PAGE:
|Isaac pointing out the health info on the Ethiopian box of childrens' cereal.|
Mr. I can do it myself has started to be Mr. I need your help. This is a pivotal point in adoption attachment and one where we have to be very careful. He's still feeling out who his parents are and "who's in charge" but we had thought we would be waiting for weeks before Isaac would accept us as his family, so we are very happy with this transition so early. This success has primarily done with sequestering.
As much fun as it isn't, this short term sequestering him provides:
- Stability. He's so used to people coming in and out and nothing being permanent. By keeping all of the key players in his life the same in the same place, this provides the stability he hasn't experienced before.
- Lack of non-family stimulus. Everything that Isaac does is new to him. Whether it's opening a fridge and seeing food in new places, or even new foods, driving in a car in a car seat that doesn't beep at everything and slam on the breaks or swerve. Elevators. Escalators. Stores. Cold. Toys. People. Everything. If he gets to much stimulus, he falls apart, starts hitting, yelling, trying to bite, etc. This is a sign that he no longer feels safe and secure, so when we start to see this, we know it's time to pull back the reigns. By making family the familiar, this means he will go to family when he needs comfort today, tomorrow and forever. Kind of a big deal.
- Confirmation he is no longer in an orphanage. The more children he sees at one time, the more it brings back the orphanage feelings and behaviors. We've seen it happen a few times when we have too many toys out or when it gets too loud. When he goes into this mode, he starts zoning out, getting angry and possessive. Pulling out of this is getting gradually easier, but it's not a picnic.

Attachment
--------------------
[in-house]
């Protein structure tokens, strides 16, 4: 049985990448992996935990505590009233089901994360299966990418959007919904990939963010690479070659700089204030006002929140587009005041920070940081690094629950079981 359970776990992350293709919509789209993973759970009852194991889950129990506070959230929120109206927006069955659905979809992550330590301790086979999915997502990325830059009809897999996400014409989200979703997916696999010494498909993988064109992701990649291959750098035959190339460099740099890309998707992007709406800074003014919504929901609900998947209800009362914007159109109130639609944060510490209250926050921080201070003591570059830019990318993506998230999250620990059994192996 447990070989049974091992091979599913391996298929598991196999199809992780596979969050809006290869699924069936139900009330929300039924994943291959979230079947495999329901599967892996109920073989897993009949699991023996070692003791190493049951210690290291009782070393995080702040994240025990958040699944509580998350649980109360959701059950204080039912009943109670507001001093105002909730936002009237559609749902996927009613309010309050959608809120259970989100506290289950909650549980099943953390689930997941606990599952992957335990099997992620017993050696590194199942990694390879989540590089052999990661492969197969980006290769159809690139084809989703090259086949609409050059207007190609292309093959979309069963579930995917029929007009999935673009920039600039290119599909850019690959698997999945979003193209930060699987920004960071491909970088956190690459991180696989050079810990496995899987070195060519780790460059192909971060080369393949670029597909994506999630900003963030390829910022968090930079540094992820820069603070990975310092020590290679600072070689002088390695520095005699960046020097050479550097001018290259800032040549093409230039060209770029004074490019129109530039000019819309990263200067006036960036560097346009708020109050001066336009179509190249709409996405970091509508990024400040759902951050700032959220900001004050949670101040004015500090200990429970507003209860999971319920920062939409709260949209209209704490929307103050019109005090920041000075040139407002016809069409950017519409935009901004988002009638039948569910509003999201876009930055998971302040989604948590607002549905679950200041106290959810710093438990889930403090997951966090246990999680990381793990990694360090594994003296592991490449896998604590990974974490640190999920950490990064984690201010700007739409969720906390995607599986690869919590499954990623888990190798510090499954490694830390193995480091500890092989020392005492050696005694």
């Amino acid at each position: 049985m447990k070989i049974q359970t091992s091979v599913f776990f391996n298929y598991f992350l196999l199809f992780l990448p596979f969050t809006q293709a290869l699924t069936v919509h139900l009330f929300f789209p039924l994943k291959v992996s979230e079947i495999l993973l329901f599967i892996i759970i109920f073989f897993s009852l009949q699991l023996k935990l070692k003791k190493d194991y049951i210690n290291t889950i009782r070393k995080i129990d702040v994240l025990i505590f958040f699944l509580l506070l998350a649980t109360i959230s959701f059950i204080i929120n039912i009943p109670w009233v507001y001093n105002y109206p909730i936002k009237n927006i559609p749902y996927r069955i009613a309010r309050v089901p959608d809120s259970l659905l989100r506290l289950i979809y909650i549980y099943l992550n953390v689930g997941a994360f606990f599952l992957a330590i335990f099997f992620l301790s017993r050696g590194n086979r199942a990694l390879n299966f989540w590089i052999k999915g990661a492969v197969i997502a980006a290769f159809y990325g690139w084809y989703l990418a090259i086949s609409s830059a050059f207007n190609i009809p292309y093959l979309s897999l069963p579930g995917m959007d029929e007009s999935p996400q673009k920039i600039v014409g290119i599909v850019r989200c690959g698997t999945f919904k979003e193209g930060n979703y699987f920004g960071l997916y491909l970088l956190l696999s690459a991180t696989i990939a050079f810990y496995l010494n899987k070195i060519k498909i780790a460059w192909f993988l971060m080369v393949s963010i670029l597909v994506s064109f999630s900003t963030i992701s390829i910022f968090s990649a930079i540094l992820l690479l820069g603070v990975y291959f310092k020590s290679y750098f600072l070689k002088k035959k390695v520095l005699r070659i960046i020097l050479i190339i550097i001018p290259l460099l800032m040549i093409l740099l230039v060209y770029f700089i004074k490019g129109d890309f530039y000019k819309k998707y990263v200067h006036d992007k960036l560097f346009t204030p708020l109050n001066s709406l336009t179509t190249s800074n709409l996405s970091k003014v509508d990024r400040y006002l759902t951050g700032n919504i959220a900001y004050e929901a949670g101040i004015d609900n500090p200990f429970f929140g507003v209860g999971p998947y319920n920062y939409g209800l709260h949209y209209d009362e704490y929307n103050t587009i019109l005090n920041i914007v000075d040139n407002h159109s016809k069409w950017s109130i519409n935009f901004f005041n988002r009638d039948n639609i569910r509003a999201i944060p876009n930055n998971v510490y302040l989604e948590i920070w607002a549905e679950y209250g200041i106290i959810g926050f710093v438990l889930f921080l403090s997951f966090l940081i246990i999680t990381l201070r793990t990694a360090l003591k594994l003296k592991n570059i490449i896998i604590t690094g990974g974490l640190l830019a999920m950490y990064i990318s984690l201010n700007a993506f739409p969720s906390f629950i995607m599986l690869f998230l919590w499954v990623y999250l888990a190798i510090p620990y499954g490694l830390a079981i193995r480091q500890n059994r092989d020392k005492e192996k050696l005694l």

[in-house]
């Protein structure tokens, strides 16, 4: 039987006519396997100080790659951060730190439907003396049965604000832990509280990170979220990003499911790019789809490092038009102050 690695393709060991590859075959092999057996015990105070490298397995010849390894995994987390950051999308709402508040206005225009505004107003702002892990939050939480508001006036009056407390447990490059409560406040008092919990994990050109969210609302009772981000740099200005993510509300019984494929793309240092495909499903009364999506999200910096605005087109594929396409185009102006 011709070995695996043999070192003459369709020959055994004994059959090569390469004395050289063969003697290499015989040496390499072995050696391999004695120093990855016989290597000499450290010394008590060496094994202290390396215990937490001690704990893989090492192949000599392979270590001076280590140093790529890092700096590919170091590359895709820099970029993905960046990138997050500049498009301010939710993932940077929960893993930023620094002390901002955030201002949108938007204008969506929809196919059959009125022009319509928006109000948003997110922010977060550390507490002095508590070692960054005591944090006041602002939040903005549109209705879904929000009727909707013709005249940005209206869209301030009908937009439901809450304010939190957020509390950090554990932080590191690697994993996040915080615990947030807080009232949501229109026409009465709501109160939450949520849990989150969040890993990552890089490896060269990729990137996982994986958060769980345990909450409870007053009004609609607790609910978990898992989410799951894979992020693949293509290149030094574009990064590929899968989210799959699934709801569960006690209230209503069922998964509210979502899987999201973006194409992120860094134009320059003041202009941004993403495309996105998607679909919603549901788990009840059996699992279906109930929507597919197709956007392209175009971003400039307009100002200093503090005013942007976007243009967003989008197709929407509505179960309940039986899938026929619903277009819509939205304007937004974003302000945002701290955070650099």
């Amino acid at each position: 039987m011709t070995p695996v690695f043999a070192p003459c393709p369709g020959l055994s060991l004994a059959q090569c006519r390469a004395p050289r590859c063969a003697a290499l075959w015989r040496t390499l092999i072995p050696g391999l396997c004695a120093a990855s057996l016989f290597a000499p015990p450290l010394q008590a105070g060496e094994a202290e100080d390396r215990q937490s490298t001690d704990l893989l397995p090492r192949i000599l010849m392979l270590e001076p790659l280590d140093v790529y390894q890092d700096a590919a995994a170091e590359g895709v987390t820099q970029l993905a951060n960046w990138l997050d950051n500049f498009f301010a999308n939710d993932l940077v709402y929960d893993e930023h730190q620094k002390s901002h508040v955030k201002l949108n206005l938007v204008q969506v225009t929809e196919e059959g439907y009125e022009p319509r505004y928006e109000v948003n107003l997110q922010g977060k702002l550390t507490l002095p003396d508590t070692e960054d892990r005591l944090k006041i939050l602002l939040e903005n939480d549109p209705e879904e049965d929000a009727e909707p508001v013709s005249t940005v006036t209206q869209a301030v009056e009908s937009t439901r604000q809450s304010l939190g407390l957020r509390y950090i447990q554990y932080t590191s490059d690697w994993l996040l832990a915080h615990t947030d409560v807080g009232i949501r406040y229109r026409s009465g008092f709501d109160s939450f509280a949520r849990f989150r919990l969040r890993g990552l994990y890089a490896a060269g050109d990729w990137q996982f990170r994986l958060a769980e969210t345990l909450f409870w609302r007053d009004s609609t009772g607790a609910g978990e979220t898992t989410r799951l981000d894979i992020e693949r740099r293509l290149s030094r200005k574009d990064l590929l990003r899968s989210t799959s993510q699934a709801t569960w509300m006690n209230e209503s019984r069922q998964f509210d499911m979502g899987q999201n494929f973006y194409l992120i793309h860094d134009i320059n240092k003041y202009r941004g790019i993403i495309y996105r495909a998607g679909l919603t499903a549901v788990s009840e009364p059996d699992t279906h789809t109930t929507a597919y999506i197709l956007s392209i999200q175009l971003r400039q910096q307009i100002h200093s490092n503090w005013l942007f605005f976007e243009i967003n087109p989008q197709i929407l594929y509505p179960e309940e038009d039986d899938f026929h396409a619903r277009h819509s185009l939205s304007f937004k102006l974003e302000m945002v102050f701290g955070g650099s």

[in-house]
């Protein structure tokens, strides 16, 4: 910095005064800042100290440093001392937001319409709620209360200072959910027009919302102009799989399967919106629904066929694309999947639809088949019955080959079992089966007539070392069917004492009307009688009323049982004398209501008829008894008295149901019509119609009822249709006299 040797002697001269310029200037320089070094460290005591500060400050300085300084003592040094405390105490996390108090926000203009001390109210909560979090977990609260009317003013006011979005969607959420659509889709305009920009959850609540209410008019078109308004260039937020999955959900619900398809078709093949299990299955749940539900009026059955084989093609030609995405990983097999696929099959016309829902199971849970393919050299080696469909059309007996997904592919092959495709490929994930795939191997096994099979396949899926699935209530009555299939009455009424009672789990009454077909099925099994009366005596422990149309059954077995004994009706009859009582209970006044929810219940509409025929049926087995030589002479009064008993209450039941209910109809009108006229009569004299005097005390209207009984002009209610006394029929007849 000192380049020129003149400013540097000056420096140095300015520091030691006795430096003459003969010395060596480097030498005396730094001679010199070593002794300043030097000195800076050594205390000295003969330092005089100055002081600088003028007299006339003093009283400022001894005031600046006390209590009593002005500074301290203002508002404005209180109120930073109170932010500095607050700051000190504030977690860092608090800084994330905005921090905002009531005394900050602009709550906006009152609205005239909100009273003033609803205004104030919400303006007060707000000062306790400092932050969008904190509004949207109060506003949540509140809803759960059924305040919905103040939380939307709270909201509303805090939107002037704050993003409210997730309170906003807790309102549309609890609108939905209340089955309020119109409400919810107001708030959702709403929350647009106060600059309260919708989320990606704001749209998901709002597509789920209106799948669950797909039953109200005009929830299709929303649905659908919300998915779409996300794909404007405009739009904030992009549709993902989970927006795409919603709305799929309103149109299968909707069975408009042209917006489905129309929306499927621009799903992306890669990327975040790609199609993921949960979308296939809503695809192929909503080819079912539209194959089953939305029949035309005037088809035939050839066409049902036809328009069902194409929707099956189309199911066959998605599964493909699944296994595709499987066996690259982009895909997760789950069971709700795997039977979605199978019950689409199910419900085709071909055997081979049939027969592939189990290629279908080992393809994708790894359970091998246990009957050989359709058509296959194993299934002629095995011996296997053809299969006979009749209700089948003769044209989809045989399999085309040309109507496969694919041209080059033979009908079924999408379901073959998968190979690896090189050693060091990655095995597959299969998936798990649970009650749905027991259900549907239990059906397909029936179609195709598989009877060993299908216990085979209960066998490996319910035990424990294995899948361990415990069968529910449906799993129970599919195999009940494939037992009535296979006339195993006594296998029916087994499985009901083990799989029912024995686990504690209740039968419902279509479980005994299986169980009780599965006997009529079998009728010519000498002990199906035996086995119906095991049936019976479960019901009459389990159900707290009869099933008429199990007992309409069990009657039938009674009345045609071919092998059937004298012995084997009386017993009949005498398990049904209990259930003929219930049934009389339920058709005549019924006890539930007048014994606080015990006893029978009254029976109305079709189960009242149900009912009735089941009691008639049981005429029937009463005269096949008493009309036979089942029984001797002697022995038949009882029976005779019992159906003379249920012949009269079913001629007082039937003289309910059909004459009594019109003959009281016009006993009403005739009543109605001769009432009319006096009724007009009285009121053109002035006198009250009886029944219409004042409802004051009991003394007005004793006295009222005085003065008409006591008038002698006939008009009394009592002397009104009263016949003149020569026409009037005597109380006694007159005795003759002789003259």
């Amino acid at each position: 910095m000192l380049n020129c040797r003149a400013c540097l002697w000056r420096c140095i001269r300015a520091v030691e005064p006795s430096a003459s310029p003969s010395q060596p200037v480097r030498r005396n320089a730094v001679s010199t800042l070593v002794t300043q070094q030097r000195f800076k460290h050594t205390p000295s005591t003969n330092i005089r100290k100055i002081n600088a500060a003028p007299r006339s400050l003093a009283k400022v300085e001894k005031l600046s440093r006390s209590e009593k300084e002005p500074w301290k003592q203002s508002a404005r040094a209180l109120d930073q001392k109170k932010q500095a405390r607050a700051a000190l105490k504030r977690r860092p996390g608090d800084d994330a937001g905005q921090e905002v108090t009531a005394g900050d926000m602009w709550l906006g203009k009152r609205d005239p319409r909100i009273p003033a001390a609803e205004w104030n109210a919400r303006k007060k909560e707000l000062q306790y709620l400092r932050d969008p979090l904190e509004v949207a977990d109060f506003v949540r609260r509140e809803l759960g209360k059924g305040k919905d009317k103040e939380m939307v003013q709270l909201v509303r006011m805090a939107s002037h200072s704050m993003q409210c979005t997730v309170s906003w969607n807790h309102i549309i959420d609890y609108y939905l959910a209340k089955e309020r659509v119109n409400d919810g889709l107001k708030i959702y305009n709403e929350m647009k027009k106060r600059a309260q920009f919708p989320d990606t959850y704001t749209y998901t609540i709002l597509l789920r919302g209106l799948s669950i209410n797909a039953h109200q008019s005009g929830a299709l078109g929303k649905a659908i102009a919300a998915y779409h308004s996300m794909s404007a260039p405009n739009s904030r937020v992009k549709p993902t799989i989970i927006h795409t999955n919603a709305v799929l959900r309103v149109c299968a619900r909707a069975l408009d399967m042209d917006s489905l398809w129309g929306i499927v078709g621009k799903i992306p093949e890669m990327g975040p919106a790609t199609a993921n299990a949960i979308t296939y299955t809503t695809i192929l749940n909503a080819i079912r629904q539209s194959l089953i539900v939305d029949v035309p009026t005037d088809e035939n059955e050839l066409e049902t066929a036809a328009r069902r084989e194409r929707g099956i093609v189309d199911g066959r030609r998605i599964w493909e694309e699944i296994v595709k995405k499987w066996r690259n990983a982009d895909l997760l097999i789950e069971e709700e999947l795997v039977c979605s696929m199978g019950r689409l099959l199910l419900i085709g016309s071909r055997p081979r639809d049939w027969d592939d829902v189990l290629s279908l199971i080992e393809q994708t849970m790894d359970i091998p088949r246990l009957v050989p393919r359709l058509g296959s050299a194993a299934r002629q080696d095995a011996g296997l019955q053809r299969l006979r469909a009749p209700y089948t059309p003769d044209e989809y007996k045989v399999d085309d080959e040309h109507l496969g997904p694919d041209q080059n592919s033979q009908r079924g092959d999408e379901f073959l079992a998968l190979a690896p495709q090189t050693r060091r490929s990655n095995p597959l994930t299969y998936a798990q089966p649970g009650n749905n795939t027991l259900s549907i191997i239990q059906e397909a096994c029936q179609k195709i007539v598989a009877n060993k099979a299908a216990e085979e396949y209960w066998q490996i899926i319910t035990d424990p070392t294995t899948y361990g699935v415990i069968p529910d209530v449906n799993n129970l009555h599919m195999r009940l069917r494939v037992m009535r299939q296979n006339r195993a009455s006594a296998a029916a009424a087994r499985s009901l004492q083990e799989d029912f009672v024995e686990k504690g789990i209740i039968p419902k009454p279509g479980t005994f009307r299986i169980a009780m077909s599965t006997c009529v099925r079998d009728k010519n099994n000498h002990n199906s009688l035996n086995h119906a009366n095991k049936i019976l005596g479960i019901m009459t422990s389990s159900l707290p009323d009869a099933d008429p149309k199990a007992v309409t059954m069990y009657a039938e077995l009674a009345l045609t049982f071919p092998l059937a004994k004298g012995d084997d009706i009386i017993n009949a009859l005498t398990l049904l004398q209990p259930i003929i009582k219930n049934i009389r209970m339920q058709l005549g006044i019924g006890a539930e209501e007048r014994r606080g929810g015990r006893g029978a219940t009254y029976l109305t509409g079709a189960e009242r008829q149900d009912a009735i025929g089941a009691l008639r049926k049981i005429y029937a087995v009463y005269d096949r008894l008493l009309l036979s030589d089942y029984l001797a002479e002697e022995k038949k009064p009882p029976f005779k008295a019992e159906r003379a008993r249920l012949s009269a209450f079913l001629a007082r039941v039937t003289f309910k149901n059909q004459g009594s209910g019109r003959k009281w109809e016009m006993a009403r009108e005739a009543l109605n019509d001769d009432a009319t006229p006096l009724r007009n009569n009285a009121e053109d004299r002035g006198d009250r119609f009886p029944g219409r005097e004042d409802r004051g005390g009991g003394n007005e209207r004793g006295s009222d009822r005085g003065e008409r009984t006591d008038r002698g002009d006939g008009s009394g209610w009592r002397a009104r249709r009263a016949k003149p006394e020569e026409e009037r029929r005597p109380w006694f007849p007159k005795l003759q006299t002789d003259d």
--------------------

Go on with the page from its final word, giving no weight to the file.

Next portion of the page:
- A better relationship with Dane. When Dane and Isaac are alone, Isaac has to chose Dane as his playmate, so Dane is not having to compete with other kids for Isaac's attention. This means that Dane feels more important and he responds as the super-hero big brother rather than a minimized child.
- Much needed time for adjustments. Adding a toddler into your household is a challenge, I'm not going to lie. Luckily for us, he likes to pick up small items on the ground bring them to us and tell us they are "ca ca" and hand them over, so we are doing pretty well with that. The tantrums, well those are not a picnic. We have figured out how to prevent and calm the tantrums, but when we make a mistake and do something that a normal toddler would get mad and then move on, but Isaac decides it's the end of the world, well those are the times we struggle with.
- A non-stop food supply. So if Dane is a good eater, then Isaac is an excellent eater. We kind of wonder if once the parasite(s) clear if his eating will be more normal, or if his eating constantly is an orphanage supply-type issue. He has turned his nose up to a few things, so we think he might be making up for lost time. But seriously, he eats nonstop.
- A healthy environment. Until we get all of the medical tests back and prescriptions completed, we are going to try to keep him home. No need to risk passing any of the bugs he brought with him along to anyone else. We think he is now "clean" but until we have confirmation, we just don't want to risk this. (Although, we might start getting commissions from Huggies and/or Pampers if we do...Maybe I need to think of this from a different light).
We have decided to advocate for Iris, which means we are trying to find out any way to overcome her current status and if we can't, find out how we can make a long term impact on her life (including making sure the clean water source is installed ASAP at the orphanage). It's taken a bit more time to get information on the next steps, but it allows us more time to pray for discernment. With 150 million orphans worldwide, we hope that there will be more advocates, as Iris is not the only one in a bad predicament.
Busy, but life changing week. Wonder what this week will bring?